Happy to leave our militant campsite this morning we set out in the direction of Arles, a city near the Mediterranean coast. A few kilometers down the road we passed the biggest caterpillar I have ever seen. It was neon green and speckled with bizarre blue balls that were each covered with black spikes or antennae of some kind. As the alien-like insect inched across the sun-baked highway into traffic I tortured myself with thoughts of what it would feel like to run over it, or worse, accidentally step on it! A few meters later my curiosity got the better of me (to see it up close, not kill it) and we turned around to investigate. Nature is so weird.
For the past few weeks I have been working diligently on slowing down. On the road, in camp, during breaks, everywhere. It is my natural tendency to attack nearly every task I set before myself as quickly and efficiently as I possibly can; rarely stopping until it is finished. While this works very well in my professional life (and I have no intention of changing there) it doesn't translate well into cycling around the world.
Even though we have at least a year or more in front of us I still feel a need to rush at times, thinking that if we don't keep moving we'll never "make it". Tara often teases me when I get frustrated about some minor slowdown on the road, saying "oh no, we'll be five minutes late in MALAYSIA!" A natural daydreamer, she is working on the exact opposite things and I expect we'll meet somewhere in the middle eventually.
With all of this said, I was very proud of myself early in the morning as I signaled for us to stop at a local fruit market. We'd been on the road for less than 30 minutes! Normally I would have passed it by thinking we "need to get some distance behind us". Instead of trying to charge forward at full tilt from start to finish we settled in for an early snack of melon, deliciously sweet apples and white nectarines. It was worth every "wasted" minute :)
Even though I am trying to go slower these days, we can still be more efficient! (hah) To this end I've been encouraging Tara to draft me when the roads permit since the day we left. For a long time she wasn't comfortable enough to try. When she was, early attempts were met with little success because she wouldn't ride close enough. After we left the fruit market I told her I wouldn't use my brakes for any reason for the next several kilometers and that I wanted her to put her front wheel as near as she could to my rear wheel. It took some coaxing but she agreed and off we went! It worked, and she discovered her new favorite way of riding!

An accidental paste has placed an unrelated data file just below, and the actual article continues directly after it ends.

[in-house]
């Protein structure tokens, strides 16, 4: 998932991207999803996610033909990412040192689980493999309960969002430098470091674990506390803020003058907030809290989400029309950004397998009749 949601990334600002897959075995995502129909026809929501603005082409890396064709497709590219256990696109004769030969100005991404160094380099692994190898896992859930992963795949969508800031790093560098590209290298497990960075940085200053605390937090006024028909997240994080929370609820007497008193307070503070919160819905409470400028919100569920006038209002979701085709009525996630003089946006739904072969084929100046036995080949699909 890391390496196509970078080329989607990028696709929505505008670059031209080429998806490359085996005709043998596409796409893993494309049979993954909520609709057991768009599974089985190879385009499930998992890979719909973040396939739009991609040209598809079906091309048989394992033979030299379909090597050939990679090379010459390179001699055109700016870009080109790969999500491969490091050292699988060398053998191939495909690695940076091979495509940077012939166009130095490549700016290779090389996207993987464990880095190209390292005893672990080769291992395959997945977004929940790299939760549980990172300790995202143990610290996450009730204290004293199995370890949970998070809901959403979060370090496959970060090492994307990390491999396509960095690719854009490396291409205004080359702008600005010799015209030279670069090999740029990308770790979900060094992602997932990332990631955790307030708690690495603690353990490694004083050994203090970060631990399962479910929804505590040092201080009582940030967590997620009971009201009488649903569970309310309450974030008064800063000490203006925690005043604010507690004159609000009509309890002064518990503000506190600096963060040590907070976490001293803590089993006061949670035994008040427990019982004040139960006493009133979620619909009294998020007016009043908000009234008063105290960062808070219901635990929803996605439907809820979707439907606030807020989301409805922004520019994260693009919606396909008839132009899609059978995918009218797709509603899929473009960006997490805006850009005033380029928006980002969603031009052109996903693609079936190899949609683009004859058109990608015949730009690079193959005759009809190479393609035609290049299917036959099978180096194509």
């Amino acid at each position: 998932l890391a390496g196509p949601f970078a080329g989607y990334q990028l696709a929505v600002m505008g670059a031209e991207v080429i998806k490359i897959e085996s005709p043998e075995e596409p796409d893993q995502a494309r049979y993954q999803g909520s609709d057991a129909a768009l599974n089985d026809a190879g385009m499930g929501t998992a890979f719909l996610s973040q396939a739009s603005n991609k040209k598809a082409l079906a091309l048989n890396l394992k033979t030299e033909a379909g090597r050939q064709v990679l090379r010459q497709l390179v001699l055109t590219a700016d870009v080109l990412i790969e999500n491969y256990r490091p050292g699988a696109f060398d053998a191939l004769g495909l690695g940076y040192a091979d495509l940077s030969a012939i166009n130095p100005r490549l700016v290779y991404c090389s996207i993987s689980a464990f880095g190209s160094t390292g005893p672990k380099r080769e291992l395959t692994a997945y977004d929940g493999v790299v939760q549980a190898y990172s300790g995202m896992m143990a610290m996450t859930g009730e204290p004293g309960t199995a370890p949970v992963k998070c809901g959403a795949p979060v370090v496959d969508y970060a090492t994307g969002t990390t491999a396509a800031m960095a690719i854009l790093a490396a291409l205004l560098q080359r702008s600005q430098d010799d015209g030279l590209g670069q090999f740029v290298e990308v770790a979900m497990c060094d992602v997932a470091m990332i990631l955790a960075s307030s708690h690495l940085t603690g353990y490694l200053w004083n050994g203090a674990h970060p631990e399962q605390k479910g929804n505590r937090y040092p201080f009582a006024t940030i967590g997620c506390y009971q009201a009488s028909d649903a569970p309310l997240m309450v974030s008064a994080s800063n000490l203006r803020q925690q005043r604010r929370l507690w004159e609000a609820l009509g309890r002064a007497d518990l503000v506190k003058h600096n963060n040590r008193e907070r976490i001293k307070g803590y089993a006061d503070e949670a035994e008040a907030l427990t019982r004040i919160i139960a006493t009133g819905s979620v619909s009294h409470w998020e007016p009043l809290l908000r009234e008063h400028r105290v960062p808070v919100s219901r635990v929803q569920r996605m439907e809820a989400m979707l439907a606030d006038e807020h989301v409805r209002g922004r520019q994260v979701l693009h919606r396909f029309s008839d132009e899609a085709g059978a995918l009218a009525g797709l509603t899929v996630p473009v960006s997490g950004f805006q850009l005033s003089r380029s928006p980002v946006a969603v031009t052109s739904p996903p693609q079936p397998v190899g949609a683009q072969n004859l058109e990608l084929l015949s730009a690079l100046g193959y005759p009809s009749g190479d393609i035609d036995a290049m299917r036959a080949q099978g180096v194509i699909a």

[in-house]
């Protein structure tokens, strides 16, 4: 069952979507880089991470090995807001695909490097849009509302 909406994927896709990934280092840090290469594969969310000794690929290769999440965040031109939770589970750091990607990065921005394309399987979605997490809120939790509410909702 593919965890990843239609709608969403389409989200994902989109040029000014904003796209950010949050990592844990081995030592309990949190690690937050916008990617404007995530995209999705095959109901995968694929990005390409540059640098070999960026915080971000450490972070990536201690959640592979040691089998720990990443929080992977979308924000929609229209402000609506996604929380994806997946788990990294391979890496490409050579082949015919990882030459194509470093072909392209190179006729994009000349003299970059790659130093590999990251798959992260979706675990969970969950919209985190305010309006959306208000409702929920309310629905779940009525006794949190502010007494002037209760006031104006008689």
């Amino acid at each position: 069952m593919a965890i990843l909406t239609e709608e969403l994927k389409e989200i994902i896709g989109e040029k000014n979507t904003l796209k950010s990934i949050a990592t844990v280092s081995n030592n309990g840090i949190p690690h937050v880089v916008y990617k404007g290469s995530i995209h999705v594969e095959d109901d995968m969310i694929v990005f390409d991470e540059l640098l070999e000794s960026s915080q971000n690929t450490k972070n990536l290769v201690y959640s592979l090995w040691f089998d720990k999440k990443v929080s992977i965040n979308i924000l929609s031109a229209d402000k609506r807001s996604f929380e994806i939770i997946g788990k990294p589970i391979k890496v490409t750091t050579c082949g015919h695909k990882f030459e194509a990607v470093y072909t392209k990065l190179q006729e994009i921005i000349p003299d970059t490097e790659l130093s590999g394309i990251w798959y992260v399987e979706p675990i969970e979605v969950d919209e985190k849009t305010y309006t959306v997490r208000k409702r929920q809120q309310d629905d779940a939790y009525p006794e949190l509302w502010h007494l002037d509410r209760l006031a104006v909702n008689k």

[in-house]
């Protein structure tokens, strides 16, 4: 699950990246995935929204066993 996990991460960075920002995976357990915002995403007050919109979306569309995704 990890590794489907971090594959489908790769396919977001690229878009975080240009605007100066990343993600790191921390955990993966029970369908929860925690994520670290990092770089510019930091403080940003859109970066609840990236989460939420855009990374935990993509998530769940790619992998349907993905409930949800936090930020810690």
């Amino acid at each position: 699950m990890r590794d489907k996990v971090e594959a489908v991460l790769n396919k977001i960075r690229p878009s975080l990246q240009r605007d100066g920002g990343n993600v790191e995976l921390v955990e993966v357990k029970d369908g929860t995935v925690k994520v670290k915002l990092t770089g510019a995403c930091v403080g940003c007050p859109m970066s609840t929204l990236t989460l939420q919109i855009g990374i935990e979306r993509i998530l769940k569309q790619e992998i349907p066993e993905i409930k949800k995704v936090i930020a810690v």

It was another sweaty day, although not quite as hot at some we've experienced lately. Alternating between drinking water, pouring it all over myself, and spraying Tara with it as we rode, I kept my eyes peeled for a cool lake or stream we could throw ourselves in. Ten kilometers outside of Arles my silent prayers were granted when we came upon a canal we could access easily from the road! Tara understood what I was up to immediately as I parked my bike. We were both heaving deep sighs of relief from the middle of the canal in a matter of seconds. Thankfully this time I had both of my shoes on!
We emerged from the canal feeling much more human. No longer dying of heat exhaustion we completed the final miles to Arles in comfort. Arriving in town early we made short work finding a campsite: CAMPING CITY, a seedy cactusy/texas themed place. We set up and immediately headed to the pool for another (most likely, cleaner) swim. The pool was crowded with kids practicing their dives and young couples making out enthusiastically, but we found a nice spot to cool ourselves and splash around.
We had decided earlier in the day that we would treat ourselves to a dinner out, and so after our swim we got dressed and headed to town in search of a meal that didn't involve a camp-stove. Along the way we stopped at the local artisan's market to browse selections of locally-made soap, something we both agreed was the perfect souvenir for us (small and very practical). Tara found a bar of intensely fragrant almond soap that we purchased for 2. With shopping done we started wandering from restaurant to restaurant trying to find the perfect meal. We must have completed at least five laps of the main street before we gave up.
Because we never eat out (unless some kind person offers) we have a hard time justifying the expense if it isn't a) a cultural experience or b) exactly what we want. If we do manage to find a place with a nice atmosphere serving something we like, our appetites invariably disappear when we imagine how many groceries we could purchase for the 10-20 per plate asking price.
In the end we wound up with a pair of hot dogs from a market vendor and what we've decided is our favorite "special" meal: a frozen pizza (less than 5) cooked in our camping oven.